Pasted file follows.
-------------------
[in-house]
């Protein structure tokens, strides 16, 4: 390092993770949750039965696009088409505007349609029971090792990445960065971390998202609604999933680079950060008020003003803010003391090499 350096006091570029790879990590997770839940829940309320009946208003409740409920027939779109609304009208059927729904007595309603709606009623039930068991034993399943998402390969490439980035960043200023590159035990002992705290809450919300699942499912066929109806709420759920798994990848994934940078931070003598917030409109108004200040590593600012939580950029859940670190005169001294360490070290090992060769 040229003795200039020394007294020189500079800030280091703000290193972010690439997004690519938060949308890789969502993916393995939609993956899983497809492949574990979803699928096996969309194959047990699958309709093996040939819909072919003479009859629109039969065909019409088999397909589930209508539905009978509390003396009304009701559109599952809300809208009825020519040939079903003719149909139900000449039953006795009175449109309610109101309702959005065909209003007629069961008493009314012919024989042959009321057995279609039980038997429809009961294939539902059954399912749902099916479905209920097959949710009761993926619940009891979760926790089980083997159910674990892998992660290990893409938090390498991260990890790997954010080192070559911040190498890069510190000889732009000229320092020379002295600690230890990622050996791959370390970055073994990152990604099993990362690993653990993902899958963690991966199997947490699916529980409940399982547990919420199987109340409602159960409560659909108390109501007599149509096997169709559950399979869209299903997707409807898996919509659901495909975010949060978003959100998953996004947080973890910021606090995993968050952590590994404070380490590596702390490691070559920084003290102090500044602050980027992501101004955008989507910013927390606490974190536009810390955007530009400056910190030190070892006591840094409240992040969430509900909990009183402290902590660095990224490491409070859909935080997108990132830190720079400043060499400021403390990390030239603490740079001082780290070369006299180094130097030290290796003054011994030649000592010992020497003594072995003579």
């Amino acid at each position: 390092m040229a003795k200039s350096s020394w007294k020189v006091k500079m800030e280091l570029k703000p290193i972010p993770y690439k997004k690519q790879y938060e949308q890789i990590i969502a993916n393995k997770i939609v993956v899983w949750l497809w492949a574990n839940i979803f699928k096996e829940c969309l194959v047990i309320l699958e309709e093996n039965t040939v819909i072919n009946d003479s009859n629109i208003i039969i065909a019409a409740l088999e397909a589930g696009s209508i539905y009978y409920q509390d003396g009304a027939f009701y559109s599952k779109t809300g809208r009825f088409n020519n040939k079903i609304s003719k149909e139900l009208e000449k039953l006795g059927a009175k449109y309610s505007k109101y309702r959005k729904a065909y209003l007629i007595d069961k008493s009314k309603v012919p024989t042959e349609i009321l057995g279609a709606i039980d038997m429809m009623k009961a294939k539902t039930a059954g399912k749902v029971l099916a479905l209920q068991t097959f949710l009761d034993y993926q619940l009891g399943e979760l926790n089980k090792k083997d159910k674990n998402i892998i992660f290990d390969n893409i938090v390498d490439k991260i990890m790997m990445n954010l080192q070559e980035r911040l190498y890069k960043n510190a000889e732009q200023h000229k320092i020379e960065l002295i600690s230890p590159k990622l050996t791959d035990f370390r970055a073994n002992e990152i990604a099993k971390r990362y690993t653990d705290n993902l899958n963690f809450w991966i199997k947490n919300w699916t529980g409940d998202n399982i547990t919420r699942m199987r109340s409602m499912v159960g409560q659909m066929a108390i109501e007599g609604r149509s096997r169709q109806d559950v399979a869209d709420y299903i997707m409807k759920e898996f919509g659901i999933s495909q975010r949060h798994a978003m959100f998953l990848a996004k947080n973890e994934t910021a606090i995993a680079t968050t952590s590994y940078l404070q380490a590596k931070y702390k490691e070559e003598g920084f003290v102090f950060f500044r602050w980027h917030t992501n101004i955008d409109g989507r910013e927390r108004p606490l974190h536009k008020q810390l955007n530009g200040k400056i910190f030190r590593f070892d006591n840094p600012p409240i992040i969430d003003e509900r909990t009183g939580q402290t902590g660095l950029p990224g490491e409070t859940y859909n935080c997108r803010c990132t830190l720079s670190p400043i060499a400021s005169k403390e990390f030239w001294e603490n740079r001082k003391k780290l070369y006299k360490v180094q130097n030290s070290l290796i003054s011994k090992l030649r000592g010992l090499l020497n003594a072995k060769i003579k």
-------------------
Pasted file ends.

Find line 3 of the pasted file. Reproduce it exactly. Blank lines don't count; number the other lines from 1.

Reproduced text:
């Amino acid at each position: 390092m040229a003795k200039s350096s020394w007294k020189v006091k500079m800030e280091l570029k703000p290193i972010p993770y690439k997004k690519q790879y938060e949308q890789i990590i969502a993916n393995k997770i939609v993956v899983w949750l497809w492949a574990n839940i979803f699928k096996e829940c969309l194959v047990i309320l699958e309709e093996n039965t040939v819909i072919n009946d003479s009859n629109i208003i039969i065909a019409a409740l088999e397909a589930g696009s209508i539905y009978y409920q509390d003396g009304a027939f009701y559109s599952k779109t809300g809208r009825f088409n020519n040939k079903i609304s003719k149909e139900l009208e000449k039953l006795g059927a009175k449109y309610s505007k109101y309702r959005k729904a065909y209003l007629i007595d069961k008493s009314k309603v012919p024989t042959e349609i009321l057995g279609a709606i039980d038997m429809m009623k009961a294939k539902t039930a059954g399912k749902v029971l099916a479905l209920q068991t097959f949710l009761d034993y993926q619940l009891g399943e979760l926790n089980k090792k083997d159910k674990n998402i892998i992660f290990d390969n893409i938090v390498d490439k991260i990890m790997m990445n954010l080192q070559e980035r911040l190498y890069k960043n510190a000889e732009q200023h000229k320092i020379e960065l002295i600690s230890p590159k990622l050996t791959d035990f370390r970055a073994n002992e990152i990604a099993k971390r990362y690993t653990d705290n993902l899958n963690f809450w991966i199997k947490n919300w699916t529980g409940d998202n399982i547990t919420r699942m199987r109340s409602m499912v159960g409560q659909m066929a108390i109501e007599g609604r149509s096997r169709q109806d559950v399979a869209d709420y299903i997707m409807k759920e898996f919509g659901i999933s495909q975010r949060h798994a978003m959100f998953l990848a996004k947080n973890e994934t910021a606090i995993a680079t968050t952590s590994y940078l404070q380490a590596k931070y702390k490691e070559e003598g920084f003290v102090f950060f500044r602050w980027h917030t992501n101004i955008d409109g989507r910013e927390r108004p606490l974190h536009k008020q810390l955007n530009g200040k400056i910190f030190r590593f070892d006591n840094p600012p409240i992040i969430d003003e509900r909990t009183g939580q402290t902590g660095l950029p990224g490491e409070t859940y859909n935080c997108r803010c990132t830190l720079s670190p400043i060499a400021s005169k403390e990390f030239w001294e603490n740079r001082k003391k780290l070369y006299k360490v180094q130097n030290s070290l290796i003054s011994k090992l030649r000592g010992l090499l020497n003594a072995k060769i003579k």